Feedback | Friday, May 24, 2024

Vietnam irks EU by delaying meeting ahead of possible Putin visit

Vietnam’s foreign affairs ministry has annoyed the European Union by postponing a meeting next week with the EU’s top official on Russian sanctions, ahead of a possible visit to Hanoi by Russia’s President Vladimir Putin.

Vietnam has been striving to pursue a neutral foreign policy in its relations with major world powers. It has abstained from condemning Russia’s attack on Ukraine, a position that Western countries see as too close to the Kremlin.

Special envoy for the implementation of EU sanctions, David O’Sullivan, is visiting Southeast Asia next week and had planned to meet Vietnamese officials on May 13-14, but Hanoi asked to delay the meeting “as leaders were too busy to meet with him,” one diplomat with direct knowledge of the situation said.

Three other diplomats confirmed the postponement of the visit, with one saying Vietnam had suggested July as an alternative date.

Two of the diplomats and another person familiar with the discussions linked the delay to preparations for a possible visit by Putin to Vietnam. One source said the Russian leader’s visit could be “spoiled” by any talks with the EU envoy.

INVITING PUTIN

Vietnamese leaders have repeatedly invited Putin to Vietnam in recent months, despite the Hague-based International Criminal Court (ICC) having issued in March 2023 an arrest warrant for the Russian president over alleged war crimes in Ukraine.

Vietnam is not a member of the ICC.

Last week, Russia’s ambassador to Vietnam, Gennady Bezdetko, was reported as saying that Putin had accepted the invitation and that a date for the visit would be decided after the inauguration for his fifth term as president on May 7, according to Vietnamese state media.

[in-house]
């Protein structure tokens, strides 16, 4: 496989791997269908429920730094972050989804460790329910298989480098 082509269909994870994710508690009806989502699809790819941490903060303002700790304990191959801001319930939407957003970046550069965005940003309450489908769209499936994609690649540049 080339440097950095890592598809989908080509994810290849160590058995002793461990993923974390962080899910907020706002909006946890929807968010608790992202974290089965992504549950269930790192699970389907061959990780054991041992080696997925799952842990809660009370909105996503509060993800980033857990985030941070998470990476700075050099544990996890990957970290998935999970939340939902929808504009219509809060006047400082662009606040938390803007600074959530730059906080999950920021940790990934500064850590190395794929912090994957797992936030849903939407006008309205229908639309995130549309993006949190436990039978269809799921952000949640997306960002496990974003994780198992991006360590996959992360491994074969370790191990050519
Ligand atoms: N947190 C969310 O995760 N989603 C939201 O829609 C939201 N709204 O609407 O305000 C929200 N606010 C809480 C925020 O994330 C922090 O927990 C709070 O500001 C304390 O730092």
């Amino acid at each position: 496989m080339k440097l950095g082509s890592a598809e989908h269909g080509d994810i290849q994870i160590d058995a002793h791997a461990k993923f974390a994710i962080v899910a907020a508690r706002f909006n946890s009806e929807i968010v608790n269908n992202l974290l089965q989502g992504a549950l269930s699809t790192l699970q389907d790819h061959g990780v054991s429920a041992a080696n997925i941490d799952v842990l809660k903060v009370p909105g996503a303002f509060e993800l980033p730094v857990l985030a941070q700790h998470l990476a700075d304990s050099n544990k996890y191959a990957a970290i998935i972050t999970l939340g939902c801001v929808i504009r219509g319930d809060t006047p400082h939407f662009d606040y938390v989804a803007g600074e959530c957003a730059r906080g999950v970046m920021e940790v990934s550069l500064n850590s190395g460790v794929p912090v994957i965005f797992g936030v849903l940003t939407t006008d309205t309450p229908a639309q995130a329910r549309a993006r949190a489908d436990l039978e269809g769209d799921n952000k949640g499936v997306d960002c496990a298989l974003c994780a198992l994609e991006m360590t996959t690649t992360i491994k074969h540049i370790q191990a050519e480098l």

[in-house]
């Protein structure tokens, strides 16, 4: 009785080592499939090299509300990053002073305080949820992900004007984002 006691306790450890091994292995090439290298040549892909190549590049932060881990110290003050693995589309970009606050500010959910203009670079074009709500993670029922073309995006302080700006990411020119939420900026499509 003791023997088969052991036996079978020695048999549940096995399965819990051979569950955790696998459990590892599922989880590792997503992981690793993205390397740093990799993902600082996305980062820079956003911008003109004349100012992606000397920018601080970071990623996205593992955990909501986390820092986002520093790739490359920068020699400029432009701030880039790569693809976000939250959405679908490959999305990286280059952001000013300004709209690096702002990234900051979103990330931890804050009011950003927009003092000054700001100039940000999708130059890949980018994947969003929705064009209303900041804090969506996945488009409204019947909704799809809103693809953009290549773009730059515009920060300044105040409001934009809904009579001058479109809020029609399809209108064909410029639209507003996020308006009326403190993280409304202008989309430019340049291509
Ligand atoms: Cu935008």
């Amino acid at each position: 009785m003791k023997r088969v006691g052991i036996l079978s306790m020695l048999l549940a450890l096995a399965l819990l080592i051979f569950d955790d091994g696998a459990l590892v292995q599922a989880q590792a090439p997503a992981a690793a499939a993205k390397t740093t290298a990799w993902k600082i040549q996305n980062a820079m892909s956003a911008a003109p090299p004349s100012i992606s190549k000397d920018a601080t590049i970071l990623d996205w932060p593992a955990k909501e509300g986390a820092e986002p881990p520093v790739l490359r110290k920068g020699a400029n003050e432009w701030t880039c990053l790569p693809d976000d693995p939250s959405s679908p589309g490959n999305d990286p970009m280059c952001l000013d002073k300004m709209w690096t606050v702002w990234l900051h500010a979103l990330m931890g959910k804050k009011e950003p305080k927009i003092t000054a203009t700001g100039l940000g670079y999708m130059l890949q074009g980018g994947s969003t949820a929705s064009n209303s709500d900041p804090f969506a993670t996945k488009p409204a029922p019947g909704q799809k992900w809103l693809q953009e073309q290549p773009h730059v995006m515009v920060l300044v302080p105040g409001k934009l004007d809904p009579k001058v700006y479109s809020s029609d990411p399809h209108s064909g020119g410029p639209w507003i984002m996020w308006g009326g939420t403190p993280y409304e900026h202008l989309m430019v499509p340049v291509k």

Putin last travelled to Vietnam in 2017.

Russia is the top supplier of weapons to Vietnam and also plays a crucial role in the exploitation of Vietnam’s gas reserves in the South China Sea, in waters that China claims as its own.

The EU, an important trading partner for Vietnam, has imposed wide-ranging sanctions on Moscow over its war in Ukraine.

O’Sullivan’s job involves making sure that countries do not help Russia or other sanctioned states to circumvent punitive EU measures, for instance by supplying Moscow with dual-use goods that could be used for its war efforts in Ukraine.

There is no evidence that Vietnam has offered any help to Russia for what the Kremlin calls its “special military operation” in Ukraine.

Some diplomats have said it would be hard to detect any trade between Vietnam and Russia that may breach sanctions, especially if it involved chips or other small components.

(Reuters)

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